Series: Bulletin of the British Museum (Natural History) Zoology Volume: 26/1
By: Keith Edward Banister(Author)
148 pages, 105 b/w line drawings
All the previously described species and subspecies of the large Barbus (the species usually described as possessing parallel striae on their scales) from east and central Africa are examined. The area under consideration is bounded in the north by the mouth of the Nile and in the south by the Zambezi system. The western boundary is the upper reaches of the Congo system adjacent to the rift valley and the eastern boundary is the coast.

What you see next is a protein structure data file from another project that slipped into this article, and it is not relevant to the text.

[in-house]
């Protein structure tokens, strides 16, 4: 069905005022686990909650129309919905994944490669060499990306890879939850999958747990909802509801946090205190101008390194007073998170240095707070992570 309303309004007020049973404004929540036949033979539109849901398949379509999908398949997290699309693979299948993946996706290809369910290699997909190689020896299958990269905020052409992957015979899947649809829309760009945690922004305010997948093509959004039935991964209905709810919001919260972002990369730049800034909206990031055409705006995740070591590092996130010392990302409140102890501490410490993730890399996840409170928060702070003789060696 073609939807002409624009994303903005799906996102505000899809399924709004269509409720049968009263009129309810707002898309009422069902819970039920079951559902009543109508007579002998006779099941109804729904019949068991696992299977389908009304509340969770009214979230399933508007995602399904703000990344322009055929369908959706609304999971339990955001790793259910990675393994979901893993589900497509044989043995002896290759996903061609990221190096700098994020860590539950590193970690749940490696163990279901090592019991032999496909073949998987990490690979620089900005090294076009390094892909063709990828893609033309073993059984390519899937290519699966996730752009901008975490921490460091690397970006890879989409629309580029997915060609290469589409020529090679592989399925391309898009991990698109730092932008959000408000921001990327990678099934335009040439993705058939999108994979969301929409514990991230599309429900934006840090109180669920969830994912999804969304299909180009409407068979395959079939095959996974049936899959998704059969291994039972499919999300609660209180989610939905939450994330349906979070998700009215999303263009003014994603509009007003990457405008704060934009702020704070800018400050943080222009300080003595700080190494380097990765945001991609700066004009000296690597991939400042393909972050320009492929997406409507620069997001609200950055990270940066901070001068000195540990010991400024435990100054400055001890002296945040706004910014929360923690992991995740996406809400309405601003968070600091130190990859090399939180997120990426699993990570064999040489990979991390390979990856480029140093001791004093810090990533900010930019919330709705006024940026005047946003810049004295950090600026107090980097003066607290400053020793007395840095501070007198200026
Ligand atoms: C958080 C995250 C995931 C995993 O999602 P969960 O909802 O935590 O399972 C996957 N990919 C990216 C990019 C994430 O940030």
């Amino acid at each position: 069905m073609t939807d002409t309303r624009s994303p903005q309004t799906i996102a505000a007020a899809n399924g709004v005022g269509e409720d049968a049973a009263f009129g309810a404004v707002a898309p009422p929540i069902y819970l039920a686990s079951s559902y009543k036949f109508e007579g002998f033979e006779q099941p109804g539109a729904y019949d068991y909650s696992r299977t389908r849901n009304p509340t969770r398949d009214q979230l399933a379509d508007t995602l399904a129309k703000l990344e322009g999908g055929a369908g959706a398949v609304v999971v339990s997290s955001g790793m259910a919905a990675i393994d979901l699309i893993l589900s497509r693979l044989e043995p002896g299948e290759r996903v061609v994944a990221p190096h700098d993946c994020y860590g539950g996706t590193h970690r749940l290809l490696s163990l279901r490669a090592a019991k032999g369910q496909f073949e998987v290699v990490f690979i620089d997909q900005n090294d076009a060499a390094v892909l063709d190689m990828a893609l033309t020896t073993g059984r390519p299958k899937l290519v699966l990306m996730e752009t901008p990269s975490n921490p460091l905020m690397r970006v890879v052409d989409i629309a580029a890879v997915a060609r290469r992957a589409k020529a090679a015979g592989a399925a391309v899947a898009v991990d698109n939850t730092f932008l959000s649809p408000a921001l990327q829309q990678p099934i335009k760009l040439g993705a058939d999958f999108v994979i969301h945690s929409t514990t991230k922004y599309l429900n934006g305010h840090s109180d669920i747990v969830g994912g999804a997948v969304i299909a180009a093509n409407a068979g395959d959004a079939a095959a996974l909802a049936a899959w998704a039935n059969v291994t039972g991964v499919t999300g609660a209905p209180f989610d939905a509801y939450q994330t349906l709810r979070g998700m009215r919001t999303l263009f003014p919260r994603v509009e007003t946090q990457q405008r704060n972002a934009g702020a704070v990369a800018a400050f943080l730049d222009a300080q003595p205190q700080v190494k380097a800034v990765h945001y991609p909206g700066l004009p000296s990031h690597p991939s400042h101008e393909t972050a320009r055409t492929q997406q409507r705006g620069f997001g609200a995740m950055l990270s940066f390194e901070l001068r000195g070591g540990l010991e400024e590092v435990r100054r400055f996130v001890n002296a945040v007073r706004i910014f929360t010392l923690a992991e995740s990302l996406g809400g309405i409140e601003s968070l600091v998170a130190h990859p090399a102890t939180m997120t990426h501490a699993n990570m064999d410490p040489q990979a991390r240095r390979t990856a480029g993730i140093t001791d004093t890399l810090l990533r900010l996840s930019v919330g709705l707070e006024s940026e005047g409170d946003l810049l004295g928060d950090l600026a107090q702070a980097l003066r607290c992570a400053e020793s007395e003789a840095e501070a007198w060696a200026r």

It is shown that many nominal species can be synonymized when a sufficiently large series of specimens is available to show that the characters formerly used to distinguish them form a continuous series within a polytypic species. Consideration is given to the taxonomic value of these characters and their variability is demonstrated. Particularly variable are the lips, body depth and head length. This is a reflection both of eco-phenotypic factors and of allometry.
The quaternary palaeogeography of this part of Africa is considered in an attempt to elucidate the present distribution of certain species.
Two former subspecies are raised to specific rank (Barbus longifilis and Barbus paucisquamatus) and one new subspecies is described (Barbus intermedius australis). Two replacement names are included; Barbus lapsus for Barbus babaulti Pellegrin 1935 and Barbus susanae for Barbus gregorii Norman 1923.
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